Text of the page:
The importance of being independent
Player pundits: whose side are they on?
It's a strange little tale - the curious case of the stand-in captain who made a run for it - and the plot keeps on thickening. Marcus Trescothick gave an interview to Sky Television last week which did the exact opposite of what was intended: it muddied waters, raised hackles, and gave the story fresh legs. The "family, personal reasons" that had driven Trescothick home at high speed now turned into "a virus" with elements of burn-out.
The idea that Trescothick should have been exhausted was perfectly understandable. What was baffling was the fact that the England management tried to conceal it. As usual with cover-ups, the cover-up was more of a problem than the problem it was supposed to cover up.
Trescothick is much liked, and even after his story changed, most commentators were gentle with him. But one pundit was conspicuously tough: Mike Atherton, cricket columnist for the Sunday Telegraph, who said Trescothick's virus line was "so utterly implausible" that "ridicule is the only proper response".
Atherton used to open the batting for England with Trescothick. He was a team-mate for years at Lancashire of Trescothick's agent, Neil Fairbrother, who also came in for criticism in Atherton's piece, albeit unnamed. The condemnation possibly went a touch too far, but it came from the right place: a belief in honesty. Atherton can't stand spin - of the PR variety - and he is right to highlight the way it is spreading through the sports world.
Atherton is one of the best ex-player pundits for three reasons. He wants to get better; after a tentative start, his writing has steadily acquired more scope and flair. He is curious: he asks questions, while some ex-players still wait for the questions to come to them. And he has a clear grasp of the importance of being independent. He knows he is now batting not for England, but for his readers.
In a free press, that distinction is straightforward. In televised sport, it is becoming a grey area. The ultimate producer of cricket in India is now the Indian board. Atherton, who commentated for Sky on the India-England series, says local commentators were "asked not to mention sensitive subjects". This provoked denials, but it will continue to be an issue. And some ex-players just don't seem to see that it matters.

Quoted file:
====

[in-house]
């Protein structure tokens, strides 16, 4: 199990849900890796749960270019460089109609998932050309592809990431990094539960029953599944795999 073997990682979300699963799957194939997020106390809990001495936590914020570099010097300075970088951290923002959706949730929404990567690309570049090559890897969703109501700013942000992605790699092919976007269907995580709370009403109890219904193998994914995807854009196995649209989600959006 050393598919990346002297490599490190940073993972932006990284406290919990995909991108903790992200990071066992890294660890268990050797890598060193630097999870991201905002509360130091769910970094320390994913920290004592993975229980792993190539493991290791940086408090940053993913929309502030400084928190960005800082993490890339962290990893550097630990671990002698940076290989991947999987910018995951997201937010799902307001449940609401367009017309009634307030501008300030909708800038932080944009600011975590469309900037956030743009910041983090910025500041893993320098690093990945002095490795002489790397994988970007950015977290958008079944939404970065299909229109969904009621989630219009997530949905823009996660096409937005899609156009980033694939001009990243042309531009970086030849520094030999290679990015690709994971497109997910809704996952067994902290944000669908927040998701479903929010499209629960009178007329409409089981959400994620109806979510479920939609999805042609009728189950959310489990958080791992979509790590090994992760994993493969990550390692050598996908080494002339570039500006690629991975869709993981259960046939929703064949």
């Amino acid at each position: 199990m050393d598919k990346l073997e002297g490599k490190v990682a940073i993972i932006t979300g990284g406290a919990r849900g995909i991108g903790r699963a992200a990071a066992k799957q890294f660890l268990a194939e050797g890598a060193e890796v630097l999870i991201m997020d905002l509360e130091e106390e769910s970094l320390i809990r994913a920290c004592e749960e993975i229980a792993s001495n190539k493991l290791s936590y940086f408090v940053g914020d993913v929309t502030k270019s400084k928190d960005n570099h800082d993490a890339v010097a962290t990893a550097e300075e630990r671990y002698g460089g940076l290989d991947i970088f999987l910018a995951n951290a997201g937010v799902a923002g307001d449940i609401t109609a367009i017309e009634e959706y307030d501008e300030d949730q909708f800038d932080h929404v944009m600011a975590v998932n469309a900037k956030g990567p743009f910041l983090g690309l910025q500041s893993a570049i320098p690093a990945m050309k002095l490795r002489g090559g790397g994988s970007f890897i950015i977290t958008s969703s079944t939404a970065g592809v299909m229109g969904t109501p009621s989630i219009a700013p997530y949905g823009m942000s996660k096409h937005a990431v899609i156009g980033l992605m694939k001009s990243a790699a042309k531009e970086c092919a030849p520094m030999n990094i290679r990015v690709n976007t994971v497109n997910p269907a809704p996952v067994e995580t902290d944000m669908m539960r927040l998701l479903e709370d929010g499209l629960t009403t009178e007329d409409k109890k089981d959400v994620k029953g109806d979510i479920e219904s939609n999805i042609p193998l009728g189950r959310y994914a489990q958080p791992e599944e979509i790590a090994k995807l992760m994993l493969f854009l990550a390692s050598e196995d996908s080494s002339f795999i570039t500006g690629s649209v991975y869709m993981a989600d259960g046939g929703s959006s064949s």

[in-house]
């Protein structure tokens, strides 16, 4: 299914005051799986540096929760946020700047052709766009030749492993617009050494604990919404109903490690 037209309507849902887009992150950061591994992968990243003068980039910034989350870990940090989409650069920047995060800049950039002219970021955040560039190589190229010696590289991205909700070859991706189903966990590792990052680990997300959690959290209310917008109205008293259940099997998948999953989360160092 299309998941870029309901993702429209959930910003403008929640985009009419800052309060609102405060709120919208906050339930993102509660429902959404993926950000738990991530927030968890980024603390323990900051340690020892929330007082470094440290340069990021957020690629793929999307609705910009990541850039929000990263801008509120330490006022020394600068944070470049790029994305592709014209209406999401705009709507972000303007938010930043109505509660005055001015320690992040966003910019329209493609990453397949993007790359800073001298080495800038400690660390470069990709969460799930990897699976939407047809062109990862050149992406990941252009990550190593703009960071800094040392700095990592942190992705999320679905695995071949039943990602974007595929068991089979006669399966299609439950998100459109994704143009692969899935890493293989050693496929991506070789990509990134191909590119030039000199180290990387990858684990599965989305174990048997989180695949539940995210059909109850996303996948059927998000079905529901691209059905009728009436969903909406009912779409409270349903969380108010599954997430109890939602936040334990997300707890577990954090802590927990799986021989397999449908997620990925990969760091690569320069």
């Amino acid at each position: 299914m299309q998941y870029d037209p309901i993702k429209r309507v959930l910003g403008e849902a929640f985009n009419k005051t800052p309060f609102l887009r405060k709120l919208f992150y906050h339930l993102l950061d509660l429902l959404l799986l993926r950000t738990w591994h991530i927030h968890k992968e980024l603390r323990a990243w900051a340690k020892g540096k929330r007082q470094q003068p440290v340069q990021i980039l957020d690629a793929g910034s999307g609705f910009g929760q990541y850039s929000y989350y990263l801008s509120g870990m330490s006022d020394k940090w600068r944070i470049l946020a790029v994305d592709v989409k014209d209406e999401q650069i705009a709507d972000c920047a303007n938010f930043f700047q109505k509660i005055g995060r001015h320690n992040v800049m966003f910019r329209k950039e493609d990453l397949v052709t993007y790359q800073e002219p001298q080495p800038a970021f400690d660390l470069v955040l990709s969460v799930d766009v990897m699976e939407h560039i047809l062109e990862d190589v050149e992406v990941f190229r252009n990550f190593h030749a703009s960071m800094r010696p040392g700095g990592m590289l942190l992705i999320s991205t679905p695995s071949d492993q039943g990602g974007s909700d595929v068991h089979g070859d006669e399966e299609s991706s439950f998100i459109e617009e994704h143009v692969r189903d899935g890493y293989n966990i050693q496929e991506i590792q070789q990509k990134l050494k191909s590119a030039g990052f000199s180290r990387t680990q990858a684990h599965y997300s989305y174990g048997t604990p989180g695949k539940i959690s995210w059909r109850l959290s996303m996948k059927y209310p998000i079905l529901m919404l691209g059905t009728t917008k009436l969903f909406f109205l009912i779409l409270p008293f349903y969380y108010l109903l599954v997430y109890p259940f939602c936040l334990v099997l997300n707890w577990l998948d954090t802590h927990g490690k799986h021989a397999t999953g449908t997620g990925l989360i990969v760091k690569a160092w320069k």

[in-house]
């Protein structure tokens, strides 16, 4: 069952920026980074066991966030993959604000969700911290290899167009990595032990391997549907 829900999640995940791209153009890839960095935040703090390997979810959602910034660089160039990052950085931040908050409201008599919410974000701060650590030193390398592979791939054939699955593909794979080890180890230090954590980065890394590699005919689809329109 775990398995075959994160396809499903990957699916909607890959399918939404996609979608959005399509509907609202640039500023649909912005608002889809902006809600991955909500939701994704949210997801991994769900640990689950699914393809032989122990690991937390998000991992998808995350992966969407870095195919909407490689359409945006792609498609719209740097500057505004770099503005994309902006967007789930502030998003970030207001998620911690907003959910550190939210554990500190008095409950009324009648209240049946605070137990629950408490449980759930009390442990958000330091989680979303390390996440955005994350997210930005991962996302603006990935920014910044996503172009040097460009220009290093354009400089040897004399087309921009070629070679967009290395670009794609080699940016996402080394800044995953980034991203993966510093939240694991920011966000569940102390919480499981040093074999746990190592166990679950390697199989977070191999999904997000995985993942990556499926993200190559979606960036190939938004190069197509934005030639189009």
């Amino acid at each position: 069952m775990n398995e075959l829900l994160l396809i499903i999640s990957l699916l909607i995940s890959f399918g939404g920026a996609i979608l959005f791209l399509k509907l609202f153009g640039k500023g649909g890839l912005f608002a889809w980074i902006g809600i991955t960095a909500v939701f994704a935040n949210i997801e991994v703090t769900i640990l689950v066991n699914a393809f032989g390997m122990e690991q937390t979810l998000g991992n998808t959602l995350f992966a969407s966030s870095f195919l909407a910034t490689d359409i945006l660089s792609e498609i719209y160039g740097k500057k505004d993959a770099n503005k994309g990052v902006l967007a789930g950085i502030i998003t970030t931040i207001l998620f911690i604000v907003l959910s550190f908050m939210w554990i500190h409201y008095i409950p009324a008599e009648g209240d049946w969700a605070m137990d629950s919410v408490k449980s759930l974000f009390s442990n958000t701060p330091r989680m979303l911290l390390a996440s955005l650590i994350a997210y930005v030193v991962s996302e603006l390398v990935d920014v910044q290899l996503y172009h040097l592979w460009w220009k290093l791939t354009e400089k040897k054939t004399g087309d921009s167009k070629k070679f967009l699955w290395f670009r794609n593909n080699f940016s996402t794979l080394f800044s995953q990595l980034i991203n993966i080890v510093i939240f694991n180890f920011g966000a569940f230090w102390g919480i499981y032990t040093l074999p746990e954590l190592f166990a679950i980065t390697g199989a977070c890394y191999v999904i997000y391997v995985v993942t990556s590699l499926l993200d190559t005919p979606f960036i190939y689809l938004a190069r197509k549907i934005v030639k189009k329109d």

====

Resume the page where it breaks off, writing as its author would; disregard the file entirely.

At the BBC, Roger Mosey, the new head of sport, has just declared that "independence is non-negotiable". If a state-funded broadcaster can see that, so can the rest. It follows that journalists will loom larger in sports coverage, and ex-players smaller. Mosey issued a warning to the stars who move behind the microphone: "if they are good they will have a role, and if they are not they will not". Which is spot on.
The new Wisden: two cheers and a boo
Independence is the soul of Wisden. When the new Almanack was published, I was on holiday in Venice, for family, personal reasons, which may turn out to have been a virus. We played cricket on the Lido, where the pitch was almost as low and slow as the surfaces on which a makeshift England were being thrashed by a makeshift India. Otherwise the game made its presence felt only in the British papers - where, as ever, Wisden was getting a fair wind. I soaked up the coverage and reached three conclusions.
The new large-print, large-page edition is the sort of idea that ought to get ex-editors harrumphing, but it's too good to knock. Newcomers to the Almanack staff are surprised to find that the proof-reading - a process that roughly resembles doing the dusting at the Taj Mahal - takes place on pages blown up to A4. If the unmagnified print is too small for the staff, mostly in their 40s, it is certainly too small for the older reader. The big edition is steeply priced, at £50, but it will surely sell out.
In each Almanack, there are a few sentences that achieve booming resonance. Matthew Engel has written plenty of them in his two stints as editor and he has come up with another this year in tackling the ICC's longing for expansion, which lies behind the existence of the Champions Trophy and the bloating of the World Cup. "It is time to stop wrecking the game we do have," Engel writes, "in vain pursuit of the one we don't." Rhythmic, pithy and true, this line is everything that statements from the ICC are not. In fact, it may have to be translated if it is to be understood in Dubai. What Matthew means, gentlemen, is that in terms of the processes the executive board has put in place, the current policy on global development does raise the probability of a high level of damage being sustained to the fabric of the game, not to mention the sanity of the players, among the current major stakeholders.
Amid the cheers for Wisden, there is room for one small boo. The cover photograph isn't quite right. For the third year running, it shows more than one player - this time, Andrew Flintoff and Shane Warne. This is an honour that either man fully deserves, but giving it to both isn't the answer: it's a hedged bet. Flintoff should have pipped Warne to the cover, because the year belonged to him. And Warne should have pipped Flintoff to be named leading cricketer in the world, because he wins more Tests.
Tim de Lisle edited Wisden 2003, the first one with a photo on the cover. These days he just edits www.timdelisle.com